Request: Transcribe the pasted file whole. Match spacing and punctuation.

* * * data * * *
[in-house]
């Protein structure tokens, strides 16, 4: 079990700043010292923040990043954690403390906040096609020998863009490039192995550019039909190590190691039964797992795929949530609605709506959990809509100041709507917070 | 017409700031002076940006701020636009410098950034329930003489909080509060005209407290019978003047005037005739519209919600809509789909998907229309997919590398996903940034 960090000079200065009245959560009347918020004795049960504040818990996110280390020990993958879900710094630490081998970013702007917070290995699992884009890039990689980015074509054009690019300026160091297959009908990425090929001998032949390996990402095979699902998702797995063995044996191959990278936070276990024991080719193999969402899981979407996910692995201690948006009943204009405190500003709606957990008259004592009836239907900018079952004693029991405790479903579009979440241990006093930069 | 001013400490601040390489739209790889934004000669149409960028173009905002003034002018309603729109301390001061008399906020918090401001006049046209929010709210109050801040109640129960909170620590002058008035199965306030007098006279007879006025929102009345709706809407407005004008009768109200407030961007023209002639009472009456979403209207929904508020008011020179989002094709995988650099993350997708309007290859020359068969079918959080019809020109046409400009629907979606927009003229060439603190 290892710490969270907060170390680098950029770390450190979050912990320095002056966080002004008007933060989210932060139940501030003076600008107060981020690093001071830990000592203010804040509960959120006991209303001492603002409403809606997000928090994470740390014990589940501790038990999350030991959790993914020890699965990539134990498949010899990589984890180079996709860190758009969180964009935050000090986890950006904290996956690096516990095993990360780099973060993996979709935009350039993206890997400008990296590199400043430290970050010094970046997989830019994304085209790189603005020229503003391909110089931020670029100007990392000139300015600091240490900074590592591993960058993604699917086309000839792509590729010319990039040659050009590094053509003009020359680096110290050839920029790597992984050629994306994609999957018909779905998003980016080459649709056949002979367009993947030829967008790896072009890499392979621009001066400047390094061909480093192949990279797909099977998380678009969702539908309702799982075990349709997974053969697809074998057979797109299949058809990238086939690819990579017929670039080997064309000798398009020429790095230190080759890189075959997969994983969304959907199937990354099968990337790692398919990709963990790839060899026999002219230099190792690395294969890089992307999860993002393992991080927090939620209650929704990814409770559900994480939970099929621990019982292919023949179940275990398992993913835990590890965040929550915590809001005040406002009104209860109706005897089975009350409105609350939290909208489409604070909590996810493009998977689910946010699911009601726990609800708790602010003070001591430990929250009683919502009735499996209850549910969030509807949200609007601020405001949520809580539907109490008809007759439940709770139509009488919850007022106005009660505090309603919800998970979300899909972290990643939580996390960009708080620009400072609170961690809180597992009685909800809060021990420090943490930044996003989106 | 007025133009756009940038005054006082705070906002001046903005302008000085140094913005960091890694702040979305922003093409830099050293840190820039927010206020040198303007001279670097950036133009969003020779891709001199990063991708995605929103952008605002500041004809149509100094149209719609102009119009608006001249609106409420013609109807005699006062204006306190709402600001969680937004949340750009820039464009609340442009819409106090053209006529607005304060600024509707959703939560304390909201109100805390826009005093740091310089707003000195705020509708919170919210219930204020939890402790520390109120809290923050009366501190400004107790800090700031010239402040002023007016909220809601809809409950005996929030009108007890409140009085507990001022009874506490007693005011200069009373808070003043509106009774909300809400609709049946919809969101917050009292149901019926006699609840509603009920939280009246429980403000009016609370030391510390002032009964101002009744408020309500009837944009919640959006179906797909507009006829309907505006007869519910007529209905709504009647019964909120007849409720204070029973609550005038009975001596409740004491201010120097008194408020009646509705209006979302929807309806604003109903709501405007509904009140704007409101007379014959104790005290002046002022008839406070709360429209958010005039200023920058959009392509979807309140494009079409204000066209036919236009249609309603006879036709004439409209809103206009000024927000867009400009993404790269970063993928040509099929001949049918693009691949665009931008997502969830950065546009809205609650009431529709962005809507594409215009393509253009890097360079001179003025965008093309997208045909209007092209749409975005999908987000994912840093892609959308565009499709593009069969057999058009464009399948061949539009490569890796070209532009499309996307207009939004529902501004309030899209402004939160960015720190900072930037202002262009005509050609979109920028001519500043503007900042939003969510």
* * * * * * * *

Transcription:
[in-house]
């Protein structure tokens, strides 16, 4: 079990700043010292923040990043954690403390906040096609020998863009490039192995550019039909190590190691039964797992795929949530609605709506959990809509100041709507917070 | 017409700031002076940006701020636009410098950034329930003489909080509060005209407290019978003047005037005739519209919600809509789909998907229309997919590398996903940034 960090000079200065009245959560009347918020004795049960504040818990996110280390020990993958879900710094630490081998970013702007917070290995699992884009890039990689980015074509054009690019300026160091297959009908990425090929001998032949390996990402095979699902998702797995063995044996191959990278936070276990024991080719193999969402899981979407996910692995201690948006009943204009405190500003709606957990008259004592009836239907900018079952004693029991405790479903579009979440241990006093930069 | 001013400490601040390489739209790889934004000669149409960028173009905002003034002018309603729109301390001061008399906020918090401001006049046209929010709210109050801040109640129960909170620590002058008035199965306030007098006279007879006025929102009345709706809407407005004008009768109200407030961007023209002639009472009456979403209207929904508020008011020179989002094709995988650099993350997708309007290859020359068969079918959080019809020109046409400009629907979606927009003229060439603190 290892710490969270907060170390680098950029770390450190979050912990320095002056966080002004008007933060989210932060139940501030003076600008107060981020690093001071830990000592203010804040509960959120006991209303001492603002409403809606997000928090994470740390014990589940501790038990999350030991959790993914020890699965990539134990498949010899990589984890180079996709860190758009969180964009935050000090986890950006904290996956690096516990095993990360780099973060993996979709935009350039993206890997400008990296590199400043430290970050010094970046997989830019994304085209790189603005020229503003391909110089931020670029100007990392000139300015600091240490900074590592591993960058993604699917086309000839792509590729010319990039040659050009590094053509003009020359680096110290050839920029790597992984050629994306994609999957018909779905998003980016080459649709056949002979367009993947030829967008790896072009890499392979621009001066400047390094061909480093192949990279797909099977998380678009969702539908309702799982075990349709997974053969697809074998057979797109299949058809990238086939690819990579017929670039080997064309000798398009020429790095230190080759890189075959997969994983969304959907199937990354099968990337790692398919990709963990790839060899026999002219230099190792690395294969890089992307999860993002393992991080927090939620209650929704990814409770559900994480939970099929621990019982292919023949179940275990398992993913835990590890965040929550915590809001005040406002009104209860109706005897089975009350409105609350939290909208489409604070909590996810493009998977689910946010699911009601726990609800708790602010003070001591430990929250009683919502009735499996209850549910969030509807949200609007601020405001949520809580539907109490008809007759439940709770139509009488919850007022106005009660505090309603919800998970979300899909972290990643939580996390960009708080620009400072609170961690809180597992009685909800809060021990420090943490930044996003989106 | 007025133009756009940038005054006082705070906002001046903005302008000085140094913005960091890694702040979305922003093409830099050293840190820039927010206020040198303007001279670097950036133009969003020779891709001199990063991708995605929103952008605002500041004809149509100094149209719609102009119009608006001249609106409420013609109807005699006062204006306190709402600001969680937004949340750009820039464009609340442009819409106090053209006529607005304060600024509707959703939560304390909201109100805390826009005093740091310089707003000195705020509708919170919210219930204020939890402790520390109120809290923050009366501190400004107790800090700031010239402040002023007016909220809601809809409950005996929030009108007890409140009085507990001022009874506490007693005011200069009373808070003043509106009774909300809400609709049946919809969101917050009292149901019926006699609840509603009920939280009246429980403000009016609370030391510390002032009964101002009744408020309500009837944009919640959006179906797909507009006829309907505006007869519910007529209905709504009647019964909120007849409720204070029973609550005038009975001596409740004491201010120097008194408020009646509705209006979302929807309806604003109903709501405007509904009140704007409101007379014959104790005290002046002022008839406070709360429209958010005039200023920058959009392509979807309140494009079409204000066209036919236009249609309603006879036709004439409209809103206009000024927000867009400009993404790269970063993928040509099929001949049918693009691949665009931008997502969830950065546009809205609650009431529709962005809507594409215009393509253009890097360079001179003025965008093309997208045909209007092209749409975005999908987000994912840093892609959308565009499709593009069969057999058009464009399948061949539009490569890796070209532009499309996307207009939004529902501004309030899209402004939160960015720190900072930037202002262009005509050609979109920028001519500043503007900042939003969510």